The seminar conducted by our vet last evening was excellent and very well-attended. We turned in our (equine) fecal balls for testing beforehand and got our tickets for the door prize drawing - there were close to 100 people there (and no, I didn't win any of the door prizes). The title of the talk was "Parasite Challenges in the 21st Century". The big takeaway was that deworming strategies need to change, but also that there's no one-size-fits-all solution and that each barn and/or owner has to develop their own deworming strategy in consultation with their vet, and that the right strategy will vary depending on the circumstances. So neither deworming every two months using a rotation of dewormers, nor just doing two fecals a year and only treating what shows up (or not treating or continuing to test at all if fecals are negative), are necessarily the answer. Hang in there - this is a long post with lots of information - so here's the poop (couldn't resist!).
The biggest challenge for the 21st century in equine deworming will be to prevent parasite resistance. Small ruminants - sheep and goats - worldwide already have a huge problem with parasite resistance - most of the dewormers are ineffective. All equine dewormers are started to produce some resistance as well. One striking example is in Germany, where resistance of strongyles to dewormers is high - lytha, this is the reason you can't get dewormers there except by veterinary prescription. The last new dewormer for equines was developed almost 25 years ago, and there's nothing new in the pipeline, so we have to preserve the efficacy of the dewormers we have for as long as possible by delaying the development of parasite resistance. The old days, before effective dewormers, weren't the good old days - horses died and were very sick - worms were a major cause of colic and failure of horses to thrive and roundworms caused pneumonia in foals. We don't want to go back there, but if our current dewormers become ineffective due to the development of parasite resistance, that's where we and our horses will be.
The answer is to be smarter about how we de-worm - 80% of the parasites are transmitted by 20% of the horses, and stable management practices can also make a big difference. Also, our vet pointed out that it isn't necessarily a bad thing for horses to have a few parasites - the objective doesn't have to be zero parasites - carrying a few parasites actually strengthens the horse's immune system.
The strategy involves using effective products properly - the right dosage administered properly at the right time, monitoring fecal egg counts if possible and deworming only when appropriate. One big issue our vet has found is that people administering dewormers often don't get it all down the horse due to poor technique and also often underdose. He said 80% of the horses he sees are overweight and that owners often seem to dose at the ideal rather than the actual weight - some larger horses might need more than just one tube of de-wormer and weight-taping isn't all that accurate. What happens with underdosing is not that you only kill x% of the worms, but that you selectively kill the most susceptible of the worms, leaving the stronger ones to reproduce - this is one of the primary ways parasite resistance develops. Our vet also said that one reason some people underdose is from a fear of toxicity - he said almost all dewormers in use today are very safe for horses, although he said care must be used when deworming with Quest in skinny, debilitated/immune-compromised or very young (foals) horses as toxicity can result - this has to do with the fat levels in the horse's body and how Quest is metabolized.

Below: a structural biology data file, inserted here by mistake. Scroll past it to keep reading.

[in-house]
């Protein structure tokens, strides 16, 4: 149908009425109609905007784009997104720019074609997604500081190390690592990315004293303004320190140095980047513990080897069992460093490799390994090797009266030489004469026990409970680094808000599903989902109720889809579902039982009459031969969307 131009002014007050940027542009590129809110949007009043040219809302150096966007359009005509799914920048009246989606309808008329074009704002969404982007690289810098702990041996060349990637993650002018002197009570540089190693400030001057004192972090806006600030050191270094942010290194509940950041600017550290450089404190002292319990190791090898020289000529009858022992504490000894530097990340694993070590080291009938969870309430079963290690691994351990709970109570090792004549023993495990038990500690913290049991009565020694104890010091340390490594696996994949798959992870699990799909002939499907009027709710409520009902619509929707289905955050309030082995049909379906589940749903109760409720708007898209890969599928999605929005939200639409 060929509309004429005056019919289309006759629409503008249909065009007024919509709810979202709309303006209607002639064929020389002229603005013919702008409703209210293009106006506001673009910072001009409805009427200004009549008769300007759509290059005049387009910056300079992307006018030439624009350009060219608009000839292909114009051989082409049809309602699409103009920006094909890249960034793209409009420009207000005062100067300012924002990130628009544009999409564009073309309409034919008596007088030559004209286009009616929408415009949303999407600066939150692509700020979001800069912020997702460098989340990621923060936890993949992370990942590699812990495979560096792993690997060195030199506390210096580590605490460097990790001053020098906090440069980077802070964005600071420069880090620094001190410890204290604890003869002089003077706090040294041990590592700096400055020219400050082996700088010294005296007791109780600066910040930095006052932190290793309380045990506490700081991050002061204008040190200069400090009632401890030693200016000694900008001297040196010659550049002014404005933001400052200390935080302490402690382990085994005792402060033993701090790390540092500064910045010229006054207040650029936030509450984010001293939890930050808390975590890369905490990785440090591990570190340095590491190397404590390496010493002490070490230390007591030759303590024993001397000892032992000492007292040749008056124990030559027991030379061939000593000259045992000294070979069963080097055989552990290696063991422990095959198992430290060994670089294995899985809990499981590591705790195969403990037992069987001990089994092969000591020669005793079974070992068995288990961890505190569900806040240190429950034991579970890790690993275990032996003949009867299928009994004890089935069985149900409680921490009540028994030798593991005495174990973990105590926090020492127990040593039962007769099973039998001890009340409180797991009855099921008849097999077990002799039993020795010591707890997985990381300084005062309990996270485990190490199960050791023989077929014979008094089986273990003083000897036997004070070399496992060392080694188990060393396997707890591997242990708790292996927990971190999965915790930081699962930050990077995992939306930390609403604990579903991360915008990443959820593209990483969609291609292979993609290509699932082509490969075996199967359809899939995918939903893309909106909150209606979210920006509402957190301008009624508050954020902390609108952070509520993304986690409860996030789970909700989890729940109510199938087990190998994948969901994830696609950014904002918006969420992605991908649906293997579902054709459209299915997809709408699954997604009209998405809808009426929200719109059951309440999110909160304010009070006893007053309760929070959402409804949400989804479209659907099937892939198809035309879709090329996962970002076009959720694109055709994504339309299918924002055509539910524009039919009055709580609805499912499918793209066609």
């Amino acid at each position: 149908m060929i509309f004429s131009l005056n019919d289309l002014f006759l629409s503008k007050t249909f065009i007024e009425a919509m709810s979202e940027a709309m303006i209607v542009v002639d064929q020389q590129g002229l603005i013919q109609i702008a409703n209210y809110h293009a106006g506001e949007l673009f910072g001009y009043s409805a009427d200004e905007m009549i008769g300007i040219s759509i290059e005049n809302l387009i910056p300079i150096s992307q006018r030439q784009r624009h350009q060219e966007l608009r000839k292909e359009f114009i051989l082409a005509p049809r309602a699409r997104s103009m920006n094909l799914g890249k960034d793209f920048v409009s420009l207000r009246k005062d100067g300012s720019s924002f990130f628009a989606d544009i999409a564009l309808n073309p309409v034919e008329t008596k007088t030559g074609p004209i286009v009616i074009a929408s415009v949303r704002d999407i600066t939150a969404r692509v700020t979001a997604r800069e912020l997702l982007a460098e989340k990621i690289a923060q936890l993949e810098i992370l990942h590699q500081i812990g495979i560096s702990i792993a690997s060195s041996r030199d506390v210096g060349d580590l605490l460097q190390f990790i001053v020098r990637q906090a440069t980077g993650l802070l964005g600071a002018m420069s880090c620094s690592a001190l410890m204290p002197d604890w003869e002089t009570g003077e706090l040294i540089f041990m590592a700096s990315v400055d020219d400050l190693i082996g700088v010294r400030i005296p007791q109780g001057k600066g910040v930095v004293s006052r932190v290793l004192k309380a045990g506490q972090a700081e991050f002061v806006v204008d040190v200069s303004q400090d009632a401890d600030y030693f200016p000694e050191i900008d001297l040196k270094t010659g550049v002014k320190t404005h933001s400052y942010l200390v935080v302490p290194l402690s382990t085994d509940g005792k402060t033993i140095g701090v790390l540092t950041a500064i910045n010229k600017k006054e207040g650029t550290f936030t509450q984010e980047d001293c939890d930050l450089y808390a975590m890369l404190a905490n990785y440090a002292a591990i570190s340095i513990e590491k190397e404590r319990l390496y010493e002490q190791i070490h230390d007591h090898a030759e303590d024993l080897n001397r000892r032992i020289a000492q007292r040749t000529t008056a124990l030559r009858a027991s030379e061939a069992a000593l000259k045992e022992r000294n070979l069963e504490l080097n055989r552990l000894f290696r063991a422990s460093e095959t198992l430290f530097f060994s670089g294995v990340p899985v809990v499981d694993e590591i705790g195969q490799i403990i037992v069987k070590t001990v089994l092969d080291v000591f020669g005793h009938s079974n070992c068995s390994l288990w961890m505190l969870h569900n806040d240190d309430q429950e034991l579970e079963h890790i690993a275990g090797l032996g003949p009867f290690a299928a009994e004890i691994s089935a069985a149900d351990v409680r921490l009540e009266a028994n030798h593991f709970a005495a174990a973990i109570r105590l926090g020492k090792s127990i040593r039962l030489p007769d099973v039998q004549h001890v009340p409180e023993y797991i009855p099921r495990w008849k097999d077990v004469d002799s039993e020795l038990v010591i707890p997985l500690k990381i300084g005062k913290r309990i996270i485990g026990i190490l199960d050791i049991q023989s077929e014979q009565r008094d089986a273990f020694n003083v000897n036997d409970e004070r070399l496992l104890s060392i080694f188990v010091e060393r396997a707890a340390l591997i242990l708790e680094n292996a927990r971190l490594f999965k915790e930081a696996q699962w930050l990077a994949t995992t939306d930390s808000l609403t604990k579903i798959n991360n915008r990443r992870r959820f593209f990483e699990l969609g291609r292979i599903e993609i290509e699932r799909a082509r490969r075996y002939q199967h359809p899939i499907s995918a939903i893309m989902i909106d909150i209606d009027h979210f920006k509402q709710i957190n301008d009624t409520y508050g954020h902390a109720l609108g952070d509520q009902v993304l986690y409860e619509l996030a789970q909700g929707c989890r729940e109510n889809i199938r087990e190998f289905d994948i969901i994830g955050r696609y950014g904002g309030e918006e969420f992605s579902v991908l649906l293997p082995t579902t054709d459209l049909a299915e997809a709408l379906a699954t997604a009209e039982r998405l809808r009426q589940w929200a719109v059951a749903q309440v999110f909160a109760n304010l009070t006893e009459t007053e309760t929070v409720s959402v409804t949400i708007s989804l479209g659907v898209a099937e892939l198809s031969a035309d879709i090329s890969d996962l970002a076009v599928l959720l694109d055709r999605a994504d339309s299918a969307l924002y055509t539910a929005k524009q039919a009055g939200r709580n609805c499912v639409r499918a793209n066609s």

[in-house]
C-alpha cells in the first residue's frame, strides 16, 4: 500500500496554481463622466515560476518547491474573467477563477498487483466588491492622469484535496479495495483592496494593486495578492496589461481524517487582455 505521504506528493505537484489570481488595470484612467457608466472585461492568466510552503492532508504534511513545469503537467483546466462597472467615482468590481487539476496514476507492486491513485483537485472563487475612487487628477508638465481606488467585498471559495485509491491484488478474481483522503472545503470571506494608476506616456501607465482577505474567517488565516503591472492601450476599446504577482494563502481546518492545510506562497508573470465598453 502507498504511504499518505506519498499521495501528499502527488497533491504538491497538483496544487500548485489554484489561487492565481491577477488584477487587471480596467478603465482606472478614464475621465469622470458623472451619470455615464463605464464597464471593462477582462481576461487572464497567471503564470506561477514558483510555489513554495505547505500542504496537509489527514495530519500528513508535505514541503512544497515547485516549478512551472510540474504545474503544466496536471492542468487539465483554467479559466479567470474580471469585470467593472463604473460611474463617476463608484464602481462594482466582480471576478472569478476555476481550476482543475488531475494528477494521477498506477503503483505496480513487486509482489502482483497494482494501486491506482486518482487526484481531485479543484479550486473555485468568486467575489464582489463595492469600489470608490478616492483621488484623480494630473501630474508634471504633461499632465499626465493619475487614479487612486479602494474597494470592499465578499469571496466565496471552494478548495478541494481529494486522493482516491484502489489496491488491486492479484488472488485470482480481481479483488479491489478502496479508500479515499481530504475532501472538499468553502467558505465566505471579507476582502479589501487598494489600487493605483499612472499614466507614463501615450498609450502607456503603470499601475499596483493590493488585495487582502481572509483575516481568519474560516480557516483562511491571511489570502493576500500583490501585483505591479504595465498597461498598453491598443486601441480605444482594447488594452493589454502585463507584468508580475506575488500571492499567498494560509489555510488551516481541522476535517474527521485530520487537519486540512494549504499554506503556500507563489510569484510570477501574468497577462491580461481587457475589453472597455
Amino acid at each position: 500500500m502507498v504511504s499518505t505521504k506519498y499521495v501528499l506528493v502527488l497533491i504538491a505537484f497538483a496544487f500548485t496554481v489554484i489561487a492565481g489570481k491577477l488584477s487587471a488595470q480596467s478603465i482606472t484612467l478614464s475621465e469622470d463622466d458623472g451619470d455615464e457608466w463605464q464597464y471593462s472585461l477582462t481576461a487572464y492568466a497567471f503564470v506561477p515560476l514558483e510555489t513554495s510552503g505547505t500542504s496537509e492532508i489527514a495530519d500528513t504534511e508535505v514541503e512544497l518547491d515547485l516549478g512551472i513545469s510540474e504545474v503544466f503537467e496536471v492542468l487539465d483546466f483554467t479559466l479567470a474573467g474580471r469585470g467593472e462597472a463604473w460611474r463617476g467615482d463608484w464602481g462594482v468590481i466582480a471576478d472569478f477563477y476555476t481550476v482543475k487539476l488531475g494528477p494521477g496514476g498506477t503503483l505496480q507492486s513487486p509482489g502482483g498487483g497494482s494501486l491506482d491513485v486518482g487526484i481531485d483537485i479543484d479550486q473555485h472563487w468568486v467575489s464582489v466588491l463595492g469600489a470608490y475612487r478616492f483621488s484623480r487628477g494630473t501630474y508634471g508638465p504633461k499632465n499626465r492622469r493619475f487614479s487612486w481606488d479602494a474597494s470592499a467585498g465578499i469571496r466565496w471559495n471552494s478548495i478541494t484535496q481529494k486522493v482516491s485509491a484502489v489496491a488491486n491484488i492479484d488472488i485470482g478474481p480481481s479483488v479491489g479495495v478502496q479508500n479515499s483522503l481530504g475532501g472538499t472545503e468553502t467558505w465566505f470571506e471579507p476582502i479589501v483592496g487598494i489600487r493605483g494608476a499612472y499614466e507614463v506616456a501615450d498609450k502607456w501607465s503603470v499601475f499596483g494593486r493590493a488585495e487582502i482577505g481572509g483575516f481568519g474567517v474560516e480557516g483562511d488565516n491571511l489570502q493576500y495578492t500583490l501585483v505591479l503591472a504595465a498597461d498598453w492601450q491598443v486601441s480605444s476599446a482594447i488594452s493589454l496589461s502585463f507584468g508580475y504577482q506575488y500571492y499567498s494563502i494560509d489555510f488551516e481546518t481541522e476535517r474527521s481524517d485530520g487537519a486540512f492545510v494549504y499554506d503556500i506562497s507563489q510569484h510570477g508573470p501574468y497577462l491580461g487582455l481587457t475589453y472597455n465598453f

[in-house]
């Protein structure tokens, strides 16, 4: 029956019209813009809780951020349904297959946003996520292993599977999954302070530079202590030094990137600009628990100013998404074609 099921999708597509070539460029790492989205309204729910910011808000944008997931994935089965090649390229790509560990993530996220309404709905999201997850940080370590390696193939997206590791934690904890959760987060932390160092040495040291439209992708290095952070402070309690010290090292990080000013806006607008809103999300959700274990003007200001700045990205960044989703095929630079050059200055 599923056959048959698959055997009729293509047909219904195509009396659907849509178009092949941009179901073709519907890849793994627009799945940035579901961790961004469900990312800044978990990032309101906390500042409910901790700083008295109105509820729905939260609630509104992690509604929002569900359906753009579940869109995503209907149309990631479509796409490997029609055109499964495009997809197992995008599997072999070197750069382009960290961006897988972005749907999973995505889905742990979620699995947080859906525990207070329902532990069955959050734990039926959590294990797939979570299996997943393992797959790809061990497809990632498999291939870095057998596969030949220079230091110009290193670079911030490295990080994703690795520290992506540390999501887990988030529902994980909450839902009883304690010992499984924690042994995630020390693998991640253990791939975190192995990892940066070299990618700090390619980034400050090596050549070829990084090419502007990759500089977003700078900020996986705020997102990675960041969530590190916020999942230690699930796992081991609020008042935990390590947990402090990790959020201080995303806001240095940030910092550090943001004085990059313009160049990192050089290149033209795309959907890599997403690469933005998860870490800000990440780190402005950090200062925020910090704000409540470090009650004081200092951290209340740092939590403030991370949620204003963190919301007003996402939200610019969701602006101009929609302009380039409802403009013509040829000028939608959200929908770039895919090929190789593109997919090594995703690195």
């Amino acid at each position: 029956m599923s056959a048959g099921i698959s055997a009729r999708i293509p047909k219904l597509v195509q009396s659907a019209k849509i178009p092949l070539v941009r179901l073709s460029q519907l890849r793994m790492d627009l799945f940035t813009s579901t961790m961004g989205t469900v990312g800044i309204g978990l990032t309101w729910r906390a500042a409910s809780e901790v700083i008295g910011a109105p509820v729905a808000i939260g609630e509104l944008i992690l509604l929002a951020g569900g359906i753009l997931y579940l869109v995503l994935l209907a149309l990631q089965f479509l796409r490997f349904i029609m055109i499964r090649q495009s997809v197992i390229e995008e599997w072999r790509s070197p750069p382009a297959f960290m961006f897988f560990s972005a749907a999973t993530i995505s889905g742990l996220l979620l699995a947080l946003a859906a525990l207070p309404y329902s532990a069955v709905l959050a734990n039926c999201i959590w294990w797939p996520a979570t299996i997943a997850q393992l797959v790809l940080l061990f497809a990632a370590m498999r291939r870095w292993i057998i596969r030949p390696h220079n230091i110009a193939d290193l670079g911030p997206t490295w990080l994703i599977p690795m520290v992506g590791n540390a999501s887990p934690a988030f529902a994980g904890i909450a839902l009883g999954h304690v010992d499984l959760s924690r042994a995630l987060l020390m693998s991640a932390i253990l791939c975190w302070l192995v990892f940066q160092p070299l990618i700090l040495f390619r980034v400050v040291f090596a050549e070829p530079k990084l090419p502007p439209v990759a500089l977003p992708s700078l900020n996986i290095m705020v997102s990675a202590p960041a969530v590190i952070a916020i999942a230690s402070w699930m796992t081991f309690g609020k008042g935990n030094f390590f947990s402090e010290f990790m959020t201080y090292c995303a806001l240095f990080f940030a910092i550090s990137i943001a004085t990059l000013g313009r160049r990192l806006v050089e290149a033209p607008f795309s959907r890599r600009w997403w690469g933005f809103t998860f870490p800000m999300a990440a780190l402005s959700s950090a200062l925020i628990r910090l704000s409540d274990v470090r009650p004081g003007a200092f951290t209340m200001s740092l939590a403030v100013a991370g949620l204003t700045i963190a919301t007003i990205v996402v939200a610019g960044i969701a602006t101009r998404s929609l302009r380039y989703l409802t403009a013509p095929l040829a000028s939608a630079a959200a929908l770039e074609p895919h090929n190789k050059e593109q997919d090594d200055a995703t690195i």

But he did make the very important point that even if your fecal egg counts are negative, you likely will have to still deworm - he didn't want the take-away to be that you can stop using dewormers completely. The two culprits are bots and the three species of tapeworms that affect horses. In both cases, only a couple of the dewormers are effective against these, and they aren't easily detectable using fecal egg counts. Encysted strongyles that don't show up in fecal egg counts also are an issue. Interestingly enough, exposure to tapeworms varies greatly in different parts of the United States - in some parts of the desert Southwest the exposure rate is as low as 19% but in our part of the world - upper Midwest - the exposure rate is 96%. (No one's entirely sure why this is, but it's likely due to moisture/temperature/humidity conditions. Unrelated factoid - over 70% of horses in our part of the world have also been exposed to EPM, which occurs only through exposure to possum manure.)
To develop an effective deworming strategy, a number of factors should be taken into account. Particular products administered with particular timing should be recommended depending on a number of factors: time of year, humidity, temperature, how are horses housed/turned out (stalls, paddocks, dry lots, pastures - strongyles is primarily a worm of pastures - degree of mixing of the horses), age (foals and immune compromised horses such as Cushings horses may need more treatment as their immune systems don't cope as well with worms), health status of the horse and the prepotency period of the parasites.
A brief digression about prepotency period. The prepotency period of a particular species of worm is the time from the hatching of the egg until the adult is sexually mature and produces eggs itself - the full life cycle. This period can be 3 to 4 months or in some species up to a year. So effectively your horse has "rolling exposure" to worm species in its environment, meaning that any fecal egg count you do is just a snapshot from a moment in time. This is another reason why not deworming at all after one or a few negative or low fecal egg counts may not be wise.